Audi A4 Problems

RepairPal has identified the most common problems with the Audi A4 as reported by actual vehicle owners. We'll tell you what the problem is and what it'll take to fix it.

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Known Problems

The 2006-2017 Audi A4 2.0FSI, 2.0TFSI, and 3.2FSI are subject to carbon buildup inside the engine causing power loss, check engine light, and a rough idle. In normal vehicles, the engine is cleaned by the gasoline flowing through, however, these cars use direct injection so gasoline is rerouted away from common carbon buildup areas. 

Possible engine codes include: P0300P0301P0302P0303P0304, P0305, P0306.

The solution is to remove the intake manifold and professionally clean the intake manifold, intake ports on the cylinder head, and the intake valves. This may need to be done in as few as 20,000 miles. 

The Audi A4 2.0T FSI engine looses power if the turbocharging system has a leak. The most common turbo boost leak is a torn rubber diaphragm on the diverter valve, which is intended to open only if pressure gets too high. Common symptoms are increased turbo noise when letting off of the gas pedal, power loss, and engine code P0234.

If there is a turbocharging system leak, the system will need to be inspected, and the defective seals and/or valve will require replacement.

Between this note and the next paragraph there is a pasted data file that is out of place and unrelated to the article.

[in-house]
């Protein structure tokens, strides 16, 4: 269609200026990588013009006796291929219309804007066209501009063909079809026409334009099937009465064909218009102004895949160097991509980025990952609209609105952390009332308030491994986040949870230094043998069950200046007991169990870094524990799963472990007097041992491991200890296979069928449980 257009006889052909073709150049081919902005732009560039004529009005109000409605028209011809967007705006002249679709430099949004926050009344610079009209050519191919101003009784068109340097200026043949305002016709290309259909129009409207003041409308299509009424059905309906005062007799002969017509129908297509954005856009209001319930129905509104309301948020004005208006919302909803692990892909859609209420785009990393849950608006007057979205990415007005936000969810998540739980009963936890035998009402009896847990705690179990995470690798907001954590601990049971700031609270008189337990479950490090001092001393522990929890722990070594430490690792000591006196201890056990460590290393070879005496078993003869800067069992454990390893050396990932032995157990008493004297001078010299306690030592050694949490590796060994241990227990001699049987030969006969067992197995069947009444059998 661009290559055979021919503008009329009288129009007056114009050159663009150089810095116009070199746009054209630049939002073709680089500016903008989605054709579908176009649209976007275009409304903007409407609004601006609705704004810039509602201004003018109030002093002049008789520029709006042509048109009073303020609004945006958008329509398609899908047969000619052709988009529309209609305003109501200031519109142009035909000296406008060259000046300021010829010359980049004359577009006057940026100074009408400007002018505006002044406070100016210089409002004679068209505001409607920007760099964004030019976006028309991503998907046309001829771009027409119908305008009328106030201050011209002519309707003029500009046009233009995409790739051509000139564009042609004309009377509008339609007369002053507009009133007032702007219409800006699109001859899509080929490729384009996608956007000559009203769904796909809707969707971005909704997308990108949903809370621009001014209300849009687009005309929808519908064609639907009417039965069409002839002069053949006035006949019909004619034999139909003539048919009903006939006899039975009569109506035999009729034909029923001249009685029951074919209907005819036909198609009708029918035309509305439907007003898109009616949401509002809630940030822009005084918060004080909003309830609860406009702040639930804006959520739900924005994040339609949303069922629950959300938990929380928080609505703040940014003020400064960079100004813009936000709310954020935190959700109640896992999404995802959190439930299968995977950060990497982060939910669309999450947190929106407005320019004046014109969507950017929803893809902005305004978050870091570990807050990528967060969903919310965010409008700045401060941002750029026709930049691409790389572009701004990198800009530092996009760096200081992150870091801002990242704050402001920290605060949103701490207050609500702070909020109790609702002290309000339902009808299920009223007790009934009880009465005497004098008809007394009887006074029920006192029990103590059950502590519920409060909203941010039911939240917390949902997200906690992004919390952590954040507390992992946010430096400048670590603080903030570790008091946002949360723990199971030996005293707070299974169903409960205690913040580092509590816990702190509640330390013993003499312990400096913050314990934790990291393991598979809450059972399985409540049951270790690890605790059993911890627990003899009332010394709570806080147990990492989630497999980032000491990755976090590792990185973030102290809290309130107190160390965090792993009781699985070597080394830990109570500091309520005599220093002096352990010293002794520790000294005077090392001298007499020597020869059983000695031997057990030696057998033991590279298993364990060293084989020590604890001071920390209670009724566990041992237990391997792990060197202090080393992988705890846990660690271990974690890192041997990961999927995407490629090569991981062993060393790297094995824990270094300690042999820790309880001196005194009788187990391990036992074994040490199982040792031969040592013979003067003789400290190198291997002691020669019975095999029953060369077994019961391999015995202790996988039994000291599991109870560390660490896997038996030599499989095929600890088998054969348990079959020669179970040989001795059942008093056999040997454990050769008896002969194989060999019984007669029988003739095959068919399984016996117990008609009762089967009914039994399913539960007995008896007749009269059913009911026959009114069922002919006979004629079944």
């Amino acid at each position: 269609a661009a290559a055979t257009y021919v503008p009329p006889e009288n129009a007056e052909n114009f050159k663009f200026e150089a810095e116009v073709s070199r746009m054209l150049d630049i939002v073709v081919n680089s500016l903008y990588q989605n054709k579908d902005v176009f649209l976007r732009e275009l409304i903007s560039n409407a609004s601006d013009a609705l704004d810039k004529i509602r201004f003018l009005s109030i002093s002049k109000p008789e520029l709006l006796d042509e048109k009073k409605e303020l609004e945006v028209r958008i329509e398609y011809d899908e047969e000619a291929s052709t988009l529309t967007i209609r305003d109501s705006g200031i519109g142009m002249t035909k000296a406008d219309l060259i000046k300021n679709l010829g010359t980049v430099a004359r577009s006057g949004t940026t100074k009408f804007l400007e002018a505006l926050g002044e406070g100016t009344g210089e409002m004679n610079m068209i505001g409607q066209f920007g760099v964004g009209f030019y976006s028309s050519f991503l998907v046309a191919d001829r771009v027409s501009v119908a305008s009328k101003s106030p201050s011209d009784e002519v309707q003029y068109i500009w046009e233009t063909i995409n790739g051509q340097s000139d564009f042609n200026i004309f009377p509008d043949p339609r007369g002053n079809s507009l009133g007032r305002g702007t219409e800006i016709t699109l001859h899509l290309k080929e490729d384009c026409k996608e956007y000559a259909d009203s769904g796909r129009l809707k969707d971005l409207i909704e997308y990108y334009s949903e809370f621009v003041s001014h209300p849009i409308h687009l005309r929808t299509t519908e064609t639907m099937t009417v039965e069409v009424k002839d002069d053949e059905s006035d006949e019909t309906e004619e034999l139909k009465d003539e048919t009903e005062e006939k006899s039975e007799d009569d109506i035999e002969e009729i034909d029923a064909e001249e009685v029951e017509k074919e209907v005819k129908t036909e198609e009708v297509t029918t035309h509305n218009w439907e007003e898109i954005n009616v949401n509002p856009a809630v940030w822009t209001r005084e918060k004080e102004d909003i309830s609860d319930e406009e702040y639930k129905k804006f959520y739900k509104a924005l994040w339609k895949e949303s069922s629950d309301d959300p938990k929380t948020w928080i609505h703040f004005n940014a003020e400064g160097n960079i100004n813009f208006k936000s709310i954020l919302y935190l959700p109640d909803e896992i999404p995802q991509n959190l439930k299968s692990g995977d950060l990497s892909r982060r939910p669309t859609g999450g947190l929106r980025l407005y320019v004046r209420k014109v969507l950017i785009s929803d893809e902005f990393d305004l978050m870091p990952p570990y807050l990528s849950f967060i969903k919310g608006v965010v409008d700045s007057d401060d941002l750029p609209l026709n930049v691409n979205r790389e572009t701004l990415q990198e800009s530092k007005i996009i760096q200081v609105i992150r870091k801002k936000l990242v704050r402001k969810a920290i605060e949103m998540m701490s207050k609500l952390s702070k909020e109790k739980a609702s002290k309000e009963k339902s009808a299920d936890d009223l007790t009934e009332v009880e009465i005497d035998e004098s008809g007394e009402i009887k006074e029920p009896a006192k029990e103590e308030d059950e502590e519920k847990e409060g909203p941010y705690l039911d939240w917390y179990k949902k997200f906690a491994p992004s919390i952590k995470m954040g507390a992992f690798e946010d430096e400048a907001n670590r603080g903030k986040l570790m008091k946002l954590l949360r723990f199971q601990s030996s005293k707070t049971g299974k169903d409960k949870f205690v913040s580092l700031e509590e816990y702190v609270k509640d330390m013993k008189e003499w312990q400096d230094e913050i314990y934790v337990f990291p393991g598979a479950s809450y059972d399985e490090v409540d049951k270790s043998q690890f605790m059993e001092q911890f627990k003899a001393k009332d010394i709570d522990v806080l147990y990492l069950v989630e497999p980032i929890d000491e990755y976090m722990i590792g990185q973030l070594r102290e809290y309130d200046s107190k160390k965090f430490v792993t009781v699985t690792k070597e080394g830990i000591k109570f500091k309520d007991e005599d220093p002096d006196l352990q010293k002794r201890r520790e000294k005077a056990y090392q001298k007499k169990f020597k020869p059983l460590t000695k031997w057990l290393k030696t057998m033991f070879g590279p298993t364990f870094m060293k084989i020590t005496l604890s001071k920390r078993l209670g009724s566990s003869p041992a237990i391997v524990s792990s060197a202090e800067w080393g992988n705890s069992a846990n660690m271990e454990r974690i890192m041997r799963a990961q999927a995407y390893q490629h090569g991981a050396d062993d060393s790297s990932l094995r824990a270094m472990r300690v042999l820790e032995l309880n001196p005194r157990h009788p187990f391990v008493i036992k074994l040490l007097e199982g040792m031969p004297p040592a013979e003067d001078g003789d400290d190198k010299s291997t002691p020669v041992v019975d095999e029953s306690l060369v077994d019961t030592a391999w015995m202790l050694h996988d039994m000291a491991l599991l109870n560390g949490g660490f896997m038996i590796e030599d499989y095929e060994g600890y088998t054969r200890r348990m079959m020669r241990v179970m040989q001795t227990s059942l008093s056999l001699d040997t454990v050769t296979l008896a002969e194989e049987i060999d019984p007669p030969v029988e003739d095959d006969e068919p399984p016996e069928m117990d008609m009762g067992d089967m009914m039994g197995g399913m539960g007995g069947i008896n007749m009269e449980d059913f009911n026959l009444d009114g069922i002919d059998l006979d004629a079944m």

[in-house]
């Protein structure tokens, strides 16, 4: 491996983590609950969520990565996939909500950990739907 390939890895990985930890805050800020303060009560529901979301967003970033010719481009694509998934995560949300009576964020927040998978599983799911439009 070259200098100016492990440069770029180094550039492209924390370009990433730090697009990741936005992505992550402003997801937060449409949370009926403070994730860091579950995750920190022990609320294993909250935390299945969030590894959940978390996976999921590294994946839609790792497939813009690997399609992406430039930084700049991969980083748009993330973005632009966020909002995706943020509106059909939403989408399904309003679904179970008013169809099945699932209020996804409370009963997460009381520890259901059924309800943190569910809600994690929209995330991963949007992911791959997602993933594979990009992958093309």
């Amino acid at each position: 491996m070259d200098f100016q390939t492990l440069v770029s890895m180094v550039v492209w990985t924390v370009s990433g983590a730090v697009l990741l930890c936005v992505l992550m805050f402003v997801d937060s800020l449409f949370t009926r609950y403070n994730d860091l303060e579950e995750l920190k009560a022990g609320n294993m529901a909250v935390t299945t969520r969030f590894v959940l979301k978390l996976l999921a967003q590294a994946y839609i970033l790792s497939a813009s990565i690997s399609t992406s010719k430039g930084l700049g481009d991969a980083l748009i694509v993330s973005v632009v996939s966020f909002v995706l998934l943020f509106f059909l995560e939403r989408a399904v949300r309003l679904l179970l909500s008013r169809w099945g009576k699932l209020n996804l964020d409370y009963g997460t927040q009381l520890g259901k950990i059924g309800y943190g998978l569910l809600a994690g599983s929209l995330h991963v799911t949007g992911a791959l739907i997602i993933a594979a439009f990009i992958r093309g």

The flywheel for the 2006-2008 Audi A4 2.0L Turbo is a non-conventional "Dual Mass" flywheel. It is known to make light rattling noise when the engine is cold, and should subside once the engine temperature raises. If the rattle doesn't go away when the engine warms, the flywheel may have failed.

If the dual mass flywheel has failed, the only solution is to replace the flywheel.

Clogged drains can allow rainwater to accumulate in the plenum tray (at the base of the windshield). The water may leak into the vehicle's interior, brake booster, or electrical components, which can lead to major problems. Our technicians recommend keeping the tray clear of leaves, pine needles, and other debris.

Engine oil leaks are common from the valve cover gaskets and camshaft chain tensioner gasket.

An ignition coil or spark plug may fail unexpectedly resulting in an engine misfire and possible illumination of the Check Engine Light. Vehicles equipped with spark plug wires may also develop a misfire caused by a failed spark plug wire.

The Cabriolet convertible top mechanism can fail due to hydraulic fluid leaks. The fluid reservoir is a common failure.

2.0L turbo charged engines may develop a hesitation on acceleration and/or illumination of the Check Engine Light due to a failed high pressure fuel pump or a worn camshaft follower or camshaft. Our technicians tell us that whenever the high pressure fuel pump is replaced the camshaft and the follower should be checked for wear. The camshaft lobe pushes on the follower to operate the high pressure fuel pump. Frequent oil changes and use of synthetic oil may help with this wear issue.

A problem with the torque converter can cause the Check Engine Light to illuminate.

The water pump may fail resulting in engine overheating and possible timing belt damage. Overheating and/or timing belt failure can result in very expensive engine repairs. As a precaution, it is recommended to inspect the timing belt and water pump at regular intervals.

Fuel quality must be maintained to avoid engine misfire problems; the misfires may cause the Check Engine Light to illuminate.

Vacuum leaks, oxygen sensor failure, and catalytic converter efficiency faults can cause the Check Engine Light to illuminate.

Premature wear in various multi-link suspension components can cause noises that are difficult to diagnose. Worn suspension parts can also cause uneven tire wear and create steering alignment problems.